Who’s the Real Enemy When It Comes to Solar?
Plenty of people know that solar power is a great alternative to traditional energy sources.
It’s contributing to job growth and increases homeowner values. Plus, Americans want solar power! But despite this, utilities, advocates, lawmakers, and solar energy companies go round and round blaming each other, while the person who just wants to install rooftop solar suffers (see Hawaii as a prime example).
Who’s actually the enemy when it comes to solar?
Salt River and Solar Power
According to the Arizona Republic, the Salt River Project — the second-largest utility in Arizona — spent $1.7 million campaigning for a change in electricity rates that would punish solar power users. And in emails, the company referred to solar advocates as “the enemy”. Salt River claims the writer of that email was joking, but if they were, it only further highlights the debate in Arizona over who should expand solar power and how to do so.
SolarCity, the largest residential rooftop solar installation company in the country, is suing Salt River for antitrust violations, and Fusion states that “if even the sunniest state in the country can’t figure it out, everyone is is likely to struggle too.”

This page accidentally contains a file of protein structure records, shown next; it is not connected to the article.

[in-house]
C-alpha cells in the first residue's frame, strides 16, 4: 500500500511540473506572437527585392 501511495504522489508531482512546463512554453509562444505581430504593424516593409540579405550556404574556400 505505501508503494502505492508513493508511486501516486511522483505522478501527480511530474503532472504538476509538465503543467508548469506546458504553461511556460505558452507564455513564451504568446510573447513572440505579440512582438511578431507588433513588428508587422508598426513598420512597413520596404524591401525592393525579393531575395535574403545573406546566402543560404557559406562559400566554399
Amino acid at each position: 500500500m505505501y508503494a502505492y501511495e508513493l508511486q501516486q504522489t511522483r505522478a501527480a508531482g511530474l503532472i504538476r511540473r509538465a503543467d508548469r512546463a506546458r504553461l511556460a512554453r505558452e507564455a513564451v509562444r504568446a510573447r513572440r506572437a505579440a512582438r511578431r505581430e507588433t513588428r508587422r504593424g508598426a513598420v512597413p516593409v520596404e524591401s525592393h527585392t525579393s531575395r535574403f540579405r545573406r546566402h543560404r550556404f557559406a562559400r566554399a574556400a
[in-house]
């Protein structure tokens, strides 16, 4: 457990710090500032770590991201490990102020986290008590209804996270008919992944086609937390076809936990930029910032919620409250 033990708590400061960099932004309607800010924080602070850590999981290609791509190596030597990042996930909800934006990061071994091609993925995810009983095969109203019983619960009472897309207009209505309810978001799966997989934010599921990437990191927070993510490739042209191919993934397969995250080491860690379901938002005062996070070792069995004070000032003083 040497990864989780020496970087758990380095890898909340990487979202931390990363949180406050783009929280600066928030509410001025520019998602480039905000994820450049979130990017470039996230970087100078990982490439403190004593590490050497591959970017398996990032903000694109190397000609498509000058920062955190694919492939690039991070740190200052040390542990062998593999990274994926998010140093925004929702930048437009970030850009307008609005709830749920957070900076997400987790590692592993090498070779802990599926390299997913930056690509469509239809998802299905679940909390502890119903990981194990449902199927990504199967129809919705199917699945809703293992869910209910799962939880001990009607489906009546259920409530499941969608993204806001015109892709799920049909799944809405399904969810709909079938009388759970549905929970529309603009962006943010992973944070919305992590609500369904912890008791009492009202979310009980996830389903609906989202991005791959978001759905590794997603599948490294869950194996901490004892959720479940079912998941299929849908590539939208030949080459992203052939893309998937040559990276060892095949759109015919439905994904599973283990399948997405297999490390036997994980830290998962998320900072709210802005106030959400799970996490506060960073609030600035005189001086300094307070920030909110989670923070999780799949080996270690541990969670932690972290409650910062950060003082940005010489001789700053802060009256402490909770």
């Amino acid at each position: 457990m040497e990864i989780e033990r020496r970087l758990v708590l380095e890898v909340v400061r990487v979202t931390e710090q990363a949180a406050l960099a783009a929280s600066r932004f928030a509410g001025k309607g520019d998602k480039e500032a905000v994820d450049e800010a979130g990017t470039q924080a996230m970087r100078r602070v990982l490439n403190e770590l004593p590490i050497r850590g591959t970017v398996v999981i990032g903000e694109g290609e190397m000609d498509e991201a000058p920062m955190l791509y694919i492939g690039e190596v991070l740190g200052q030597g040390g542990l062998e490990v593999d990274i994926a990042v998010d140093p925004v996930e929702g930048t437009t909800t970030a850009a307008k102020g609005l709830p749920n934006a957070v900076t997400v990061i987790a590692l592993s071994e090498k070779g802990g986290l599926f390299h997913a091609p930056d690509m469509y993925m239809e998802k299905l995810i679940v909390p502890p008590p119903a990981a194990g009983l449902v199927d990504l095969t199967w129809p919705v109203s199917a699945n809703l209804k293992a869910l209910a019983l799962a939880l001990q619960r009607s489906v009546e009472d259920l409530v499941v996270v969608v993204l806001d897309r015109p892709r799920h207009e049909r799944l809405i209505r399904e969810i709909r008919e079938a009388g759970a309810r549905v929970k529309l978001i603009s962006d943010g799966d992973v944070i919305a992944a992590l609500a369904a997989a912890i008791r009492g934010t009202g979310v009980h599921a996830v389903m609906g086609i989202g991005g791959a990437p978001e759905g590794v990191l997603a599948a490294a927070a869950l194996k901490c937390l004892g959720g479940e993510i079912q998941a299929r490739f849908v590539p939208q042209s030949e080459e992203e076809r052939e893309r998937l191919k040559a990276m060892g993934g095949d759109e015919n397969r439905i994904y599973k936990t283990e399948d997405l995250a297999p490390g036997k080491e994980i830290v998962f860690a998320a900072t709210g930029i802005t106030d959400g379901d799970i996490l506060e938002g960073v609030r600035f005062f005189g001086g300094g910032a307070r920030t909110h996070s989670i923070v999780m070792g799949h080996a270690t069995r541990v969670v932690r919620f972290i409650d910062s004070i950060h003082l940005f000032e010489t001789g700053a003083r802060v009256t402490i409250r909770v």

Nevada and Solar Caps
Meanwhile directly north of Arizona, U.S. Senator Harry Reid (D) remarked that the cap on how many homeowners in Nevada can provide solar power to the grid is too low. The cap is currently at three percent as part of the state’s net metering policy, and solar companies like SolarCity are lobbying to change that number.
“Every time we have a homeowner who’s able to install their own solar panels, it lessens the need for more power,” said Reid in the Las Vegas Sun. They also note that utilities have tried to limit caps or impose fees on net metering.
Who’s the Enemy?
So between lawmakers, businesses, and advocates, it seems as though utilities are the only ones against solar power on a large scale. Many consider net metering a subsidy because those without solar panels are subsidizing the customers that get the credit. Others support it, looking for a compromising solution to expand solar.
Additionally, a recent report from SolarCity says it’s getting close to installing over a gigawatt of rooftop solar this year. It beat its own forecast of 145 megawatts (installing 153 megawatts), and installations are up 87 percent from last year. It’s clear the people want solar — so how long will they have to wait before utilities in high-solar powered states work to figure out the best solution for everyone?
What do you think of Salt River versus Arizona? Or Senator Reid’s comments? Tell us your thoughts in the comments!
Image Credit: Andros via Wikimedia under a Creative Commons license